In the light of the evolving standards of decency, somehow we at the Supreme Court, we Harvard and Yale lawyers, we somehow can perceive these evolving standards of decency because we learned all this stuff at Harvard Law School.
- Antonin Scalia, Constitutional Law, Harvard Law School, Quote of the Day, SCOTUS, Supreme Court, Yale Law School
- Alex Kozinski, Conferences / Symposia, Constitutional Law, Federal Judges, Federalist Society, Videos, YouTube
If you’re trapped in the office on this Friday after Thanksgiving — or, just as bad, stuck at a distant relative’s house with nothing to do — Professor Hadley Arkes of Amherst College and Chief Judge Alex Kozinski of the Ninth Circuit are here to help.
Last weekend, at the National Lawyers Convention of the Federalist Society, Professor Arkes and Chief Judge Kozinski debated whether natural law should inform constitutional law. Let’s check out their most interesting debate….
- Antonin Scalia, Constitutional Law, Federalist Society, Law Schools, Quote of the Day, SCOTUS, Supreme Court
Congress has its job and we have ours…. They can’t tell us to set aside rules of logic!
– Justice Antonin Scalia, speaking over the weekend at the National Lawyers Convention of the Federalist Society. He was responding to a question as to whether Congress could pass laws dictating how judges interpret the law.
(Additional highlights from Justice Scalia’s speech, after the jump.)
- Antonin Scalia, Benchslaps, Books, Constitutional Law, Federal Judges, Federalist Society, J. Harvie Wilkinson III, Law Professors, Law Schools, Orin Kerr, Richard Posner, SCOTUS, Supreme Court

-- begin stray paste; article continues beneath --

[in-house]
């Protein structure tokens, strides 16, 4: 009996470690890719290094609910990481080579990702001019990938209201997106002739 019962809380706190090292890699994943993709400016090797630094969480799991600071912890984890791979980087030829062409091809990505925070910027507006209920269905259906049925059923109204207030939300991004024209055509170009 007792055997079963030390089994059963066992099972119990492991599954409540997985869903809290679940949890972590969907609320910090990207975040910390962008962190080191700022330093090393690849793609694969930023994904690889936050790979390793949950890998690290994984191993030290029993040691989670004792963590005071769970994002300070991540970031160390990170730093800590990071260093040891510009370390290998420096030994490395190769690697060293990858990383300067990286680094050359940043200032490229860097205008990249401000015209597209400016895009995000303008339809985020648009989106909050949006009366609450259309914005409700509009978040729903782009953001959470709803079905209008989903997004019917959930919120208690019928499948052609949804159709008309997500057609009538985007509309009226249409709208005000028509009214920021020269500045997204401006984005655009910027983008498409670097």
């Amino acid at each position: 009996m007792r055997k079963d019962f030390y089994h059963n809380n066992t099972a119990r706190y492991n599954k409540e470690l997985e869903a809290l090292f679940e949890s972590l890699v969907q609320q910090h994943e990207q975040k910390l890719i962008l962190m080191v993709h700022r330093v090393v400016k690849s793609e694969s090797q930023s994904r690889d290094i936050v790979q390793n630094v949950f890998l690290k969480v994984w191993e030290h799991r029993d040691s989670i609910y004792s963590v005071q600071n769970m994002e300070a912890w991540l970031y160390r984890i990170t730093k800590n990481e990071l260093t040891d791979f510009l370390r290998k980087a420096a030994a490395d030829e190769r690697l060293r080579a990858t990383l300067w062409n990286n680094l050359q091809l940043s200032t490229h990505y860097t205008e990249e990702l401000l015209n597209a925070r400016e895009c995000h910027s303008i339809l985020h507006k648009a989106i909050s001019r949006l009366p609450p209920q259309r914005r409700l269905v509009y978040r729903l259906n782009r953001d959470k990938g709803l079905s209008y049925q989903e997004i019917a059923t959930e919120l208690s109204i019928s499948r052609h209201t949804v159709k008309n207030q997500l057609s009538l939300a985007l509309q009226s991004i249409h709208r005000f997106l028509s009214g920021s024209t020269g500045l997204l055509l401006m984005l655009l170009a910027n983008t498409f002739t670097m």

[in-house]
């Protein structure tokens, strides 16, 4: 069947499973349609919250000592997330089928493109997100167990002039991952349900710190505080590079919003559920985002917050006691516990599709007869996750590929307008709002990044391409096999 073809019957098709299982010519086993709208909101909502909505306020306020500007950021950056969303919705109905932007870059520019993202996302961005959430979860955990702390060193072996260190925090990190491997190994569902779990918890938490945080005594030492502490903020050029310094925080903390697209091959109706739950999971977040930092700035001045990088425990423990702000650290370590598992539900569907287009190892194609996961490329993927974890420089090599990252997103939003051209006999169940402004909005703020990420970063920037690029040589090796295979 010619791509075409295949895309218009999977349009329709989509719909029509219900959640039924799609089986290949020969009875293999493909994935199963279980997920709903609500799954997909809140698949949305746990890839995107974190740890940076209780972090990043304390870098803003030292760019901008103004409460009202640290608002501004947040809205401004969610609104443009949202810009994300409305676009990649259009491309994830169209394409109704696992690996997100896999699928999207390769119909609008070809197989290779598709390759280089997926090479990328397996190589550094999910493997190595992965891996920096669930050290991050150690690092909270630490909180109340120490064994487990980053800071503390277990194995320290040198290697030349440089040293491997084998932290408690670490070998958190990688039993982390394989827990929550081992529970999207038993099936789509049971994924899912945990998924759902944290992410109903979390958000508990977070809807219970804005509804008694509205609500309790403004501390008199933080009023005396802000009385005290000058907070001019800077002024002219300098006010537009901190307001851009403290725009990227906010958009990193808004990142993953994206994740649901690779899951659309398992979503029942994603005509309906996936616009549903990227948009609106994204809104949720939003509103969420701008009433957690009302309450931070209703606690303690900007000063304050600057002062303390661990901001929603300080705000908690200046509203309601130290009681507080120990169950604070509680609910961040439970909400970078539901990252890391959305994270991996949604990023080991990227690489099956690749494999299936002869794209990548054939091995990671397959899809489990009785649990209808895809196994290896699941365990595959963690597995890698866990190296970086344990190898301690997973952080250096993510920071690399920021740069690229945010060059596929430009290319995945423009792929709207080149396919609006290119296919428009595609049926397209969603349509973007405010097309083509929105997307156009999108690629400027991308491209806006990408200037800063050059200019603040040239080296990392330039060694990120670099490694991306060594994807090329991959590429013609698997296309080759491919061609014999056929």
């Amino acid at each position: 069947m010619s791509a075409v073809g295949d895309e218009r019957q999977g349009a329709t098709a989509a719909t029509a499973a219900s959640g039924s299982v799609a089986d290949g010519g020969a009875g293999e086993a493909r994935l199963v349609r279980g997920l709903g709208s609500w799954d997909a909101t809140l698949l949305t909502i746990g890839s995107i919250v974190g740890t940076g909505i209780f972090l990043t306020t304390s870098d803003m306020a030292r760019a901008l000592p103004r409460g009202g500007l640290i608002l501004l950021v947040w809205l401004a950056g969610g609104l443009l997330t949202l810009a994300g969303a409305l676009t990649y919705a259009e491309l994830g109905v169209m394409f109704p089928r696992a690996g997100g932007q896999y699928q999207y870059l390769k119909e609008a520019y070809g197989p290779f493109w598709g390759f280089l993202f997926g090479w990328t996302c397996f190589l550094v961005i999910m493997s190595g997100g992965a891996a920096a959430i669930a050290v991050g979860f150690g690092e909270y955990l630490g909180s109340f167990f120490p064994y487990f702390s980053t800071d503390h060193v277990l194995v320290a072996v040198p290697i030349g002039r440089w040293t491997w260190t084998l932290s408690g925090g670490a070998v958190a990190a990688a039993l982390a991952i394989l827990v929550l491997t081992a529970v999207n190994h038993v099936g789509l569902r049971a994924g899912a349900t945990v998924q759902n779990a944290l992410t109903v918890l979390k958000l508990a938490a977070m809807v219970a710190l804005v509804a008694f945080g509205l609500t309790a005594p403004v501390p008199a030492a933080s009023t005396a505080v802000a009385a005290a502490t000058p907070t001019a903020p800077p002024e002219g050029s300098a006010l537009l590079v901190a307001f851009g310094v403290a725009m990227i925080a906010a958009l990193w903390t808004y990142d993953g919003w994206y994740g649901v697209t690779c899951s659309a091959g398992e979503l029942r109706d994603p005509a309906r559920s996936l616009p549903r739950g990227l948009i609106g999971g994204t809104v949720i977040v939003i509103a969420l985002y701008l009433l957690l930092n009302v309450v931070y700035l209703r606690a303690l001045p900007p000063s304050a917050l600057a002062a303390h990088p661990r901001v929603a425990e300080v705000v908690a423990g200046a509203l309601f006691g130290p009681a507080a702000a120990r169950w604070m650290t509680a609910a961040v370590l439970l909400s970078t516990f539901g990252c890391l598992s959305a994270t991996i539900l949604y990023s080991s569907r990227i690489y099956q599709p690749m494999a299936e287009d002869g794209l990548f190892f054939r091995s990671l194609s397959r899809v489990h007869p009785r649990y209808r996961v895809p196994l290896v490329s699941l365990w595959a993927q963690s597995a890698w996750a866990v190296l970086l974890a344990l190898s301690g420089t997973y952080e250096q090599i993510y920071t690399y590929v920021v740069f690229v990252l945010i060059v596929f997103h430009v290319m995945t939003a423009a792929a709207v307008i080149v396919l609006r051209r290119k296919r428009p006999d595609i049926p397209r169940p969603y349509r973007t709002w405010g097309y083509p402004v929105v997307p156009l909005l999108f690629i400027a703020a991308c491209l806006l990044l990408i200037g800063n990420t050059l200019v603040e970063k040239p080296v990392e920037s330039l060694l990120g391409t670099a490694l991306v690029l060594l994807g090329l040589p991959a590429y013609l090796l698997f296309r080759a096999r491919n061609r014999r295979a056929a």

This past Wednesday, Judge Richard Posner of the U.S. Court of Appeals for the Seventh Circuit delivered the Madison Lecture on Judicial Engagement at Columbia Law School. The lecture series, sponsored by the CLS chapter of the Federalist Society, brings distinguished jurists to Columbia to discuss topics relevant to the federal judiciary and the administration of justice.
(Perhaps we should put “at” Columbia Law in quotation marks; Judge Posner actually appeared via video conference. That shouldn’t surprise, coming from a judge who lists The Matrix as one of his favorite films.)
In his talk, entitled “How I Interpret Statutes and the Constitution,” Judge Posner was his usual candid self. He offered commentary on two recent books about statutory and constitutional interpretation — books that he’s not a fan of.
Yes, readers. There will be benchslaps….
- Antonin Scalia, Benchslaps, Books, Constitutional Law, Federal Judges, Quote of the Day, Reader Polls, Richard Posner, SCOTUS, Supreme Court
Responding to a Supreme Court Justice who calls one a liar requires special care in expression.
(More about this tiff, which we’ve been covering quite closely here at Above the Law, after the jump.)
- Antonin Scalia, Benchslaps, Books, Constitutional Law, Federal Judges, Federalist Society, Richard Posner, SCOTUS, Supreme Court
I’m not going to get into this whole thing written for a glossy magazine.